does not release him from his obligation to pay the rent. * * *'
And in a case involving the question of the status of a lease when it has been rejected by a trustee in bankruptcy of the lessee, Judge Kalodner said In re Gravure Paper & Board Corp., 234 F.2d 928 at 930 (3d Cir. 1956):
'* * * It is will settled that '* * * when the trustee in bankruptcy abandons and asset, he is to be treated as having never had title to it; the abandonment is said to relate back, so that the title stands as if no assignment had been made."
In summary, there is no clause in the lease automatically terminating the lease upon the bankruptcy of the lessee and also the rejection of the lease by the trustee did not terminate the lease. In fact there is nothing in the record to indicate that the lessor has even attempted to exercise his rights under the lease
unilaterally to terminate the lease. It follows therefore that the lease provision providing that title to the slush dams would revert to the lessor upon 'termination' of the lease does not apply to the situation in the present case.
Accordingly, when the petition in voluntary bankruptcy was filed, the lease was still in effect and the slush dams were the property of the lessee. Since these slush dams are personal property
of the bankrupt lessee, which 'prior to the filing of the petition he could by any means have transferred or which might have been levied upon and sold under judicial process * * *', the trustee by operation of law has been vested, as of the date of the filing of the bankruptcy petition, with title to the slush dams superior to any interest of the lessor.
The same result is reached if the trustee is deemed vested under Section 70, sub. c of the Bankruptcy Act, 11 U.S.C.A. § 110, sub. c, with title to such property as a hypothetical lien creditor could attach as of the date of bankruptcy.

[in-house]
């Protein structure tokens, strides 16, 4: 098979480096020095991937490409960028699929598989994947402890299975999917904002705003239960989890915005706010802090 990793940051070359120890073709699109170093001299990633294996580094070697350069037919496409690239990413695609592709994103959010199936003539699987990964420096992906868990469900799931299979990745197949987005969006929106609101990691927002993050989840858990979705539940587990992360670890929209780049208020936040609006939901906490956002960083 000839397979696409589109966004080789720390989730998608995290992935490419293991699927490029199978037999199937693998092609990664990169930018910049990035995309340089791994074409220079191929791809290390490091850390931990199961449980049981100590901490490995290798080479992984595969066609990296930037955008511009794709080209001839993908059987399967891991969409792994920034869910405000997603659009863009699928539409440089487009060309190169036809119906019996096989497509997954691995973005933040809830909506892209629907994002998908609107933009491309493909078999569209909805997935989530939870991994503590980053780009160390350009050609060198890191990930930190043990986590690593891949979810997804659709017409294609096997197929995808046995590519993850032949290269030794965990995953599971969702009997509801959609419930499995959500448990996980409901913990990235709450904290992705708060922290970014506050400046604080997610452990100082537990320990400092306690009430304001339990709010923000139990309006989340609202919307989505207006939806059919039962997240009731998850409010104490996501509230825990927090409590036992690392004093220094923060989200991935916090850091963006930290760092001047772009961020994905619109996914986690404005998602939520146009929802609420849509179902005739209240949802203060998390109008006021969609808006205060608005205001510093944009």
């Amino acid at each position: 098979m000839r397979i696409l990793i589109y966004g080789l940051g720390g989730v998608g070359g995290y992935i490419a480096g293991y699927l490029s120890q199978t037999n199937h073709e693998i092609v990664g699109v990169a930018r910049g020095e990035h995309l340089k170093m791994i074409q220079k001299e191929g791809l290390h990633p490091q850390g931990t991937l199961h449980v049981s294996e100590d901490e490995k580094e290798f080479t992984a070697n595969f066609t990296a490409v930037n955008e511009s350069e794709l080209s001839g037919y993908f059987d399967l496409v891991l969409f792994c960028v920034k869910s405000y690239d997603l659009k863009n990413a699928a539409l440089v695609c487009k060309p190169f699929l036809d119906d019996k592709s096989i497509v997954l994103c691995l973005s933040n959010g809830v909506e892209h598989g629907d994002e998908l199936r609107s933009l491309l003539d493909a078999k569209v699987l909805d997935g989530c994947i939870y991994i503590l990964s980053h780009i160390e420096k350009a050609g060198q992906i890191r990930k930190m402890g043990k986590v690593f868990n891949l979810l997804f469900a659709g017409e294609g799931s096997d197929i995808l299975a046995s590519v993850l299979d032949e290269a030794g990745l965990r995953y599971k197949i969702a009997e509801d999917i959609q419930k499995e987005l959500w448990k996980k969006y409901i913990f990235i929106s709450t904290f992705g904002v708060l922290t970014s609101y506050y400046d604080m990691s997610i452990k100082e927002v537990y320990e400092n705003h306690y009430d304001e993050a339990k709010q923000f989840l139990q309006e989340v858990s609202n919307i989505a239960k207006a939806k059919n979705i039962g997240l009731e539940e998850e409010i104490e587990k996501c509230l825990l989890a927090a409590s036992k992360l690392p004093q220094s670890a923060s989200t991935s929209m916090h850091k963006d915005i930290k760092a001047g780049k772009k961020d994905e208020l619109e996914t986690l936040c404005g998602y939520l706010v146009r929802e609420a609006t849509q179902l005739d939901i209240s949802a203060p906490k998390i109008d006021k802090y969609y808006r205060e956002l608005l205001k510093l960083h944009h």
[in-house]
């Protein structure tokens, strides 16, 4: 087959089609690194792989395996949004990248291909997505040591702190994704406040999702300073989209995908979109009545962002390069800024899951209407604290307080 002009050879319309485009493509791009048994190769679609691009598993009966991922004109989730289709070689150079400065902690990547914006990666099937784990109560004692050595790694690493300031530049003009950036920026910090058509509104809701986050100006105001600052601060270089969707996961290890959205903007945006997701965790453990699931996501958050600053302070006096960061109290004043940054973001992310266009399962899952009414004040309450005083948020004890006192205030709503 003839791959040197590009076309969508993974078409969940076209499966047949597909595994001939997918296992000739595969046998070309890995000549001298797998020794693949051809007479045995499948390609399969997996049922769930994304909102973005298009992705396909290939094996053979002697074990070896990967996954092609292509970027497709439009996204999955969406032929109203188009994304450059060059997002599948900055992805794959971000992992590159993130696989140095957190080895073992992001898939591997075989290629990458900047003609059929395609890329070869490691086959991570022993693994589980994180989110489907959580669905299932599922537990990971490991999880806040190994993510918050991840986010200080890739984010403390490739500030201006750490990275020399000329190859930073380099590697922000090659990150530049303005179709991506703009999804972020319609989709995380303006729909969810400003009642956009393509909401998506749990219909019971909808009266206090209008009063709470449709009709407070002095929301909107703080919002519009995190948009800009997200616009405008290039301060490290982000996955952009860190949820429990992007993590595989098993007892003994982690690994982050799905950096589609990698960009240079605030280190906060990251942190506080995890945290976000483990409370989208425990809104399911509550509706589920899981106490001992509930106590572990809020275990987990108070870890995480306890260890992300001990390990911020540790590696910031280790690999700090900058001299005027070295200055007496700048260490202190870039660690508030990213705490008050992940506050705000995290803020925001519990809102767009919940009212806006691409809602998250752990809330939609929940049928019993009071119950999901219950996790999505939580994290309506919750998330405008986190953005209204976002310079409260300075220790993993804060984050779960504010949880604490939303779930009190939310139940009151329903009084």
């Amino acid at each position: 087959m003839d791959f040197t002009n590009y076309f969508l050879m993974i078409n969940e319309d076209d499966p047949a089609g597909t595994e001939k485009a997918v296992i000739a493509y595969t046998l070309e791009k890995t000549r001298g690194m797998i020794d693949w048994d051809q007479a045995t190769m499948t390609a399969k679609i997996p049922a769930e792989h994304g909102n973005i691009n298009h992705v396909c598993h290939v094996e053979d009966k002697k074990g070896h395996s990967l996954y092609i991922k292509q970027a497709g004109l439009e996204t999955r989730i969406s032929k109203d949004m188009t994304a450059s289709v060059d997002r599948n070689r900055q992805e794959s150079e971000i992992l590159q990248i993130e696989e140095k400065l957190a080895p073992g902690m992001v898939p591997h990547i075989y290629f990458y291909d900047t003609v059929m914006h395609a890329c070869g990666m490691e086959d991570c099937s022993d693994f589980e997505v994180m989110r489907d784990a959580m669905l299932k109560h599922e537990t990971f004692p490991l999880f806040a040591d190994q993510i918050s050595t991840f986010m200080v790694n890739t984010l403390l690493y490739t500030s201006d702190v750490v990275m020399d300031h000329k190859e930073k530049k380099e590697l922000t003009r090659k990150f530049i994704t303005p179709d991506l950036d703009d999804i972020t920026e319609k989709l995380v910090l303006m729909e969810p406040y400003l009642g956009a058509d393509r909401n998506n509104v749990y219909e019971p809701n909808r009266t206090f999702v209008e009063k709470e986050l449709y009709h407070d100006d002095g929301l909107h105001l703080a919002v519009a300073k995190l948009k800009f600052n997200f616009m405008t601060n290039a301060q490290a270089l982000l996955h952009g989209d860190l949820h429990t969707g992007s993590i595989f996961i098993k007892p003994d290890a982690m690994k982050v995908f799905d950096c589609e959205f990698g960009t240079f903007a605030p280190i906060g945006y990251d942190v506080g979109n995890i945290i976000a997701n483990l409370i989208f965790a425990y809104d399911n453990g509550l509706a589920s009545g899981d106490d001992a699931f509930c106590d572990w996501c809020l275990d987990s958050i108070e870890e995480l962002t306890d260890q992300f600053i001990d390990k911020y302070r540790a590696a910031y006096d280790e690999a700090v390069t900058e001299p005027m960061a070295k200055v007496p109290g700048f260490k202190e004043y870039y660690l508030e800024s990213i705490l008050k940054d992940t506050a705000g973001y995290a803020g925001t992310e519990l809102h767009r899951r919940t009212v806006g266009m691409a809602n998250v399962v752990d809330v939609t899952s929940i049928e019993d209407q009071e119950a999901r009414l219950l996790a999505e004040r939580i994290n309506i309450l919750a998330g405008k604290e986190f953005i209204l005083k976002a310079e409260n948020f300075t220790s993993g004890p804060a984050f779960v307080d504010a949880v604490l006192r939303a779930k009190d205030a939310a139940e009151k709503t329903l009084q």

As an alternative argument, lessor asks the court to find that the trustee abandoned the slush dams as an asset of the bankruptcy estate. In support of this argument, lessor points out that the slush dams were not listed in the inventory, that the lease under which bankrupt's rights in this personal property arose was rejected by the trustee, and that the petition to sell these slush dams was not filed until approximately five months after the rejection of the lease. This contention must likewise be rejected. Although the Bankruptcy Act does not require any particular method or degree of formality for the abandonment of assets by the trustee, it is essential that there be a clear and unambiguous manifestation of such an intention to abandon on the part of the trustee.
Neither the mere passage of five months time, nor the failure to list the slush dams in the inventory,
nor the rejection by the trustee of the lease of the real estate, can be considered a clear and unambiguous manifestation of an intention to abandon this personal property.
The bankruptcy referee dismissed the lessor's objections to the trustee's petition to sell the coal material clear of claims of the lessor. In this he was correct. The petition for the review of the Referee's order must be denied.